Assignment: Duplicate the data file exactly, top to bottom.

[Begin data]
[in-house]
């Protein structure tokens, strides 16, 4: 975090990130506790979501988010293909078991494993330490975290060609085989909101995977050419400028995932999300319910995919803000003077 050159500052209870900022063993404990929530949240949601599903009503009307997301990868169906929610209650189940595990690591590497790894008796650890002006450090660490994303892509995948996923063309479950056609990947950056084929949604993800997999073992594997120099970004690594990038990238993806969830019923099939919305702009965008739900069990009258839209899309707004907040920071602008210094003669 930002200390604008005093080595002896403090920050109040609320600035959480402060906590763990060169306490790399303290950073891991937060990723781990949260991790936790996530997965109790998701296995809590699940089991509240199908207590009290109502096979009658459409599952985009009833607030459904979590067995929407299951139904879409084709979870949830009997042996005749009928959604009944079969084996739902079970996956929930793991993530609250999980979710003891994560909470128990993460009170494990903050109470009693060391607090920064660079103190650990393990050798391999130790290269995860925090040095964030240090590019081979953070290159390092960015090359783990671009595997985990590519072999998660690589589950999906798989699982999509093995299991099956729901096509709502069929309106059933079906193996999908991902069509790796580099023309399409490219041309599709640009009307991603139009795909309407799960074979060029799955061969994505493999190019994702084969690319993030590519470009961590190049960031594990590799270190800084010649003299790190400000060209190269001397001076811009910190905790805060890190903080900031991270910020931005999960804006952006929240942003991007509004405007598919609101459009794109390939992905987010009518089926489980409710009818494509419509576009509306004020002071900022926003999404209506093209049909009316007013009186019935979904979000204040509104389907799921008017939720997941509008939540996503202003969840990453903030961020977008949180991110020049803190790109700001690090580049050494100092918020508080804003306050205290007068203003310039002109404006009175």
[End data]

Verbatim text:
[in-house]
């Protein structure tokens, strides 16, 4: 975090990130506790979501988010293909078991494993330490975290060609085989909101995977050419400028995932999300319910995919803000003077 050159500052209870900022063993404990929530949240949601599903009503009307997301990868169906929610209650189940595990690591590497790894008796650890002006450090660490994303892509995948996923063309479950056609990947950056084929949604993800997999073992594997120099970004690594990038990238993806969830019923099939919305702009965008739900069990009258839209899309707004907040920071602008210094003669 930002200390604008005093080595002896403090920050109040609320600035959480402060906590763990060169306490790399303290950073891991937060990723781990949260991790936790996530997965109790998701296995809590699940089991509240199908207590009290109502096979009658459409599952985009009833607030459904979590067995929407299951139904879409084709979870949830009997042996005749009928959604009944079969084996739902079970996956929930793991993530609250999980979710003891994560909470128990993460009170494990903050109470009693060391607090920064660079103190650990393990050798391999130790290269995860925090040095964030240090590019081979953070290159390092960015090359783990671009595997985990590519072999998660690589589950999906798989699982999509093995299991099956729901096509709502069929309106059933079906193996999908991902069509790796580099023309399409490219041309599709640009009307991603139009795909309407799960074979060029799955061969994505493999190019994702084969690319993030590519470009961590190049960031594990590799270190800084010649003299790190400000060209190269001397001076811009910190905790805060890190903080900031991270910020931005999960804006952006929240942003991007509004405007598919609101459009794109390939992905987010009518089926489980409710009818494509419509576009509306004020002071900022926003999404209506093209049909009316007013009186019935979904979000204040509104389907799921008017939720997941509008939540996503202003969840990453903030961020977008949180991110020049803190790109700001690090580049050494100092918020508080804003306050205290007068203003310039002109404006009175």